Children With CLN2 Show Eye Degeneration Despite Treatment
Children with late infantile Batten disease on approved enzyme replacement therapy show signs of age-related degeneration in the light-sensing part of the eyes, a new study shows.
The study, “Ongoing retinal degeneration despite intraventricular enzyme replacement therapy with cerliponase alfa in late-infantile neuronal ceroid lipofuscinosis type 2 (CLN2 disease),” was published in the British Journal of Ophthalmology.
Brineura (cerliponase alfa) is the only therapy approved in the U.S. to treat late infantile Batten disease, also called CLN2 disease. The therapy, delivered via injection directly into the brain, delivers a functional version of the enzyme whose defect causes CLN2 disease.
Data from clinical trials have shown that Brineura can slow the loss of motor function and language skills for children with CLN2 disease. Another feature of this disease is degeneration of the retina, the area at the back of the eye that houses light-sensing cells. Brineura’s effects on retinal degeneration have not been thoroughly investigated.
Scientists in Germany conducted an observational study as part of a clinical trial (NCT04613089) where they tracked retinal degeneration for children with CLN2 disease who were on the enzyme replacement therapy.
The study included 28 children (11 female, 17 male) with a confirmed diagnosis of CLN2 disease. The average age at diagnosis was just under 4 years and the average age for starting on Brineura was 54.7 months (just over 4.5 years). The average age at the initial eye examination was 57.9 months.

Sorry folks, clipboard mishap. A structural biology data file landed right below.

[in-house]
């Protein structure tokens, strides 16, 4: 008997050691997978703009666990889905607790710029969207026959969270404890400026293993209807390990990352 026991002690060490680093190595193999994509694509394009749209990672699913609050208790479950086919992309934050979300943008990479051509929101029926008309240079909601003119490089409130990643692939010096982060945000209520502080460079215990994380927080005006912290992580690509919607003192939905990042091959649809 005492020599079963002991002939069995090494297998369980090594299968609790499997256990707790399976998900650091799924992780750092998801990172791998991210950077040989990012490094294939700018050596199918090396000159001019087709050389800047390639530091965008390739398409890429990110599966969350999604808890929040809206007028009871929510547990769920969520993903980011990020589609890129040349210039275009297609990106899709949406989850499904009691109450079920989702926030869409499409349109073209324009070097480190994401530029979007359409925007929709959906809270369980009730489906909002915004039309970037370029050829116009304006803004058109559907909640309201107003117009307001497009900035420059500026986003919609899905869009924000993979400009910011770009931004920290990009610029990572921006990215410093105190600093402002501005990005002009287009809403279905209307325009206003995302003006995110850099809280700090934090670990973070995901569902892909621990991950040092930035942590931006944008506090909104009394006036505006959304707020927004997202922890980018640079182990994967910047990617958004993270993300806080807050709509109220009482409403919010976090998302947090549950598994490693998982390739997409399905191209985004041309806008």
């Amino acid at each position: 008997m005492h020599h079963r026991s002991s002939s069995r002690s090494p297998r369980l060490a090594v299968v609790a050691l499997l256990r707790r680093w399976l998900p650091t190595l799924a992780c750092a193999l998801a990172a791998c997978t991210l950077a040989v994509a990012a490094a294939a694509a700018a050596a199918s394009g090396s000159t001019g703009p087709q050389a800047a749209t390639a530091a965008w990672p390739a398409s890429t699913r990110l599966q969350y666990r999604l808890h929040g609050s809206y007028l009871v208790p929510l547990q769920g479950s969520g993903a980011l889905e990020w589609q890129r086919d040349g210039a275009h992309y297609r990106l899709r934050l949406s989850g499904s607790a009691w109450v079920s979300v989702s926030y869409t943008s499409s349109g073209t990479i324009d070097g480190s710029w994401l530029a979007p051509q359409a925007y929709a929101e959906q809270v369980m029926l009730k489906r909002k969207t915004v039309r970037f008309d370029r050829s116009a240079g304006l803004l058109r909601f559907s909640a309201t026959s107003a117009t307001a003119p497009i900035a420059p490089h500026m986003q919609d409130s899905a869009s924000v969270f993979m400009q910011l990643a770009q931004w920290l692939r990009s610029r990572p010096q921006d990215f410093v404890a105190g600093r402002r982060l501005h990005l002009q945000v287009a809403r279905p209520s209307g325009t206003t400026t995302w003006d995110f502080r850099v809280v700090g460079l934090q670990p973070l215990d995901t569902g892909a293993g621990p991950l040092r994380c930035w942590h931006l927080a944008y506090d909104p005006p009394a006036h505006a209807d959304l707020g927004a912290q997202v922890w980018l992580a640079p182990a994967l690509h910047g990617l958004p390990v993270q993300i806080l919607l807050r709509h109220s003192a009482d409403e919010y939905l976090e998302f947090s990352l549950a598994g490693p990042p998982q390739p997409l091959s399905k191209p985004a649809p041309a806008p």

Just over half of the children (15 out of 28) underwent more than one eye examination over an average follow-up time of a little more than 1.5 years. The researchers noted that specific follow-up times varied widely among patients, due in large part to impacts of the COVID-19 pandemic during the study.
Statistical analyses of all available data showed a negative correlation between patients’ age and central retinal thickness (CRT) measurements. In other words, the data suggested that older patients had thinner retinas, which implies that the children were experiencing ongoing retinal degeneration as they aged.
Detailed examination of the data indicated there was “a phase of accelerated retinal degeneration,” where the most profound degeneration occurred, between about ages 3 and 7, the researchers said. The highest rates of CRT decrease were noted between the ages of 56 and 80 months (about 4.5 to 6.5 years old).
No differences in CRT changes with age were noted based on patients’ specific Batten-causing mutations.
“The present study demonstrates progression of retinal degeneration in children with late-infantile CLN2 disease treated with” Brineura, the researchers concluded.
The team said these findings support the idea that therapies delivered directly to the eyes may be necessary to prevent retina degeneration in CLN2 disease and noted that the data collected “may serve as control data in future therapeutic trials.”
CRT values correlated with scores on a standardized visual assessment called the Weill Cornell Batten Scale (WCBS), analyses also showed.
“We validated the reliability of the WCBS, an easy to perform ophthalmic clinical rating method, in our cohort of patients. The strong correlation between the WCBS scores and the CRT values identifies the WCBS as a useful tool to assess therapy efficacy of retina-directed treatments in future upcoming trials,” the researchers wrote.
Brineura is sold by BioMarin, which was not involved with this study.